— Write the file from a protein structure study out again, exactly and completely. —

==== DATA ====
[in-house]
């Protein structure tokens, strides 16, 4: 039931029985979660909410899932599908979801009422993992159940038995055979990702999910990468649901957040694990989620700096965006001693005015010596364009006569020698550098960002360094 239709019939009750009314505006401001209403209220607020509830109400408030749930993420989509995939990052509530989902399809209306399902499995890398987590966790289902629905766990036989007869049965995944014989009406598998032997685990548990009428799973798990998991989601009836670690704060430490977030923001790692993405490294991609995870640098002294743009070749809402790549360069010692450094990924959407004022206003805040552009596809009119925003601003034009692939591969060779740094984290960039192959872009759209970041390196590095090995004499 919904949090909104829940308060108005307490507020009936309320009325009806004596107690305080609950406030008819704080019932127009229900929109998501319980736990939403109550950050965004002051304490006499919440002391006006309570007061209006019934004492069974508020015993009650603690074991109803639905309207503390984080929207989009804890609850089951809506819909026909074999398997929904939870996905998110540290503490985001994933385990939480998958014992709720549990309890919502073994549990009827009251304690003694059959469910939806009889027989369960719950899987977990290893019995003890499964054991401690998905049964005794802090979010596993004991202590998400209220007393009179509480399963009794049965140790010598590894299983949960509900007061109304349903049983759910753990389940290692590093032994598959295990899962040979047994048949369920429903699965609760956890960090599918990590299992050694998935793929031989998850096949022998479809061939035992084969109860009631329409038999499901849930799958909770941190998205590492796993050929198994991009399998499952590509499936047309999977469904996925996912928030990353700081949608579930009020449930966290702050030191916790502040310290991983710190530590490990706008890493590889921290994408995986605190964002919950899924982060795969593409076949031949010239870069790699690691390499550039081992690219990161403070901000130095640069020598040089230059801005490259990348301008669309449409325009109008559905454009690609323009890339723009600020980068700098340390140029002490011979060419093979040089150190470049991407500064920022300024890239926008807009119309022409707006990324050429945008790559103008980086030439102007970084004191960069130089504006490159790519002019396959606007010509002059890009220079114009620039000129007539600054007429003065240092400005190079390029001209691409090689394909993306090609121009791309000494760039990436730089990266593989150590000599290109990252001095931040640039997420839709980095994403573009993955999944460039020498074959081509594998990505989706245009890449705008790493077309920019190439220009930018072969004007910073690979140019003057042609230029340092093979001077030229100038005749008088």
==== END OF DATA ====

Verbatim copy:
[in-house]
């Protein structure tokens, strides 16, 4: 039931029985979660909410899932599908979801009422993992159940038995055979990702999910990468649901957040694990989620700096965006001693005015010596364009006569020698550098960002360094 239709019939009750009314505006401001209403209220607020509830109400408030749930993420989509995939990052509530989902399809209306399902499995890398987590966790289902629905766990036989007869049965995944014989009406598998032997685990548990009428799973798990998991989601009836670690704060430490977030923001790692993405490294991609995870640098002294743009070749809402790549360069010692450094990924959407004022206003805040552009596809009119925003601003034009692939591969060779740094984290960039192959872009759209970041390196590095090995004499 919904949090909104829940308060108005307490507020009936309320009325009806004596107690305080609950406030008819704080019932127009229900929109998501319980736990939403109550950050965004002051304490006499919440002391006006309570007061209006019934004492069974508020015993009650603690074991109803639905309207503390984080929207989009804890609850089951809506819909026909074999398997929904939870996905998110540290503490985001994933385990939480998958014992709720549990309890919502073994549990009827009251304690003694059959469910939806009889027989369960719950899987977990290893019995003890499964054991401690998905049964005794802090979010596993004991202590998400209220007393009179509480399963009794049965140790010598590894299983949960509900007061109304349903049983759910753990389940290692590093032994598959295990899962040979047994048949369920429903699965609760956890960090599918990590299992050694998935793929031989998850096949022998479809061939035992084969109860009631329409038999499901849930799958909770941190998205590492796993050929198994991009399998499952590509499936047309999977469904996925996912928030990353700081949608579930009020449930966290702050030191916790502040310290991983710190530590490990706008890493590889921290994408995986605190964002919950899924982060795969593409076949031949010239870069790699690691390499550039081992690219990161403070901000130095640069020598040089230059801005490259990348301008669309449409325009109008559905454009690609323009890339723009600020980068700098340390140029002490011979060419093979040089150190470049991407500064920022300024890239926008807009119309022409707006990324050429945008790559103008980086030439102007970084004191960069130089504006490159790519002019396959606007010509002059890009220079114009620039000129007539600054007429003065240092400005190079390029001209691409090689394909993306090609121009791309000494760039990436730089990266593989150590000599290109990252001095931040640039997420839709980095994403573009993955999944460039020498074959081509594998990505989706245009890449705008790493077309920019190439220009930018072969004007910073690979140019003057042609230029340092093979001077030229100038005749008088």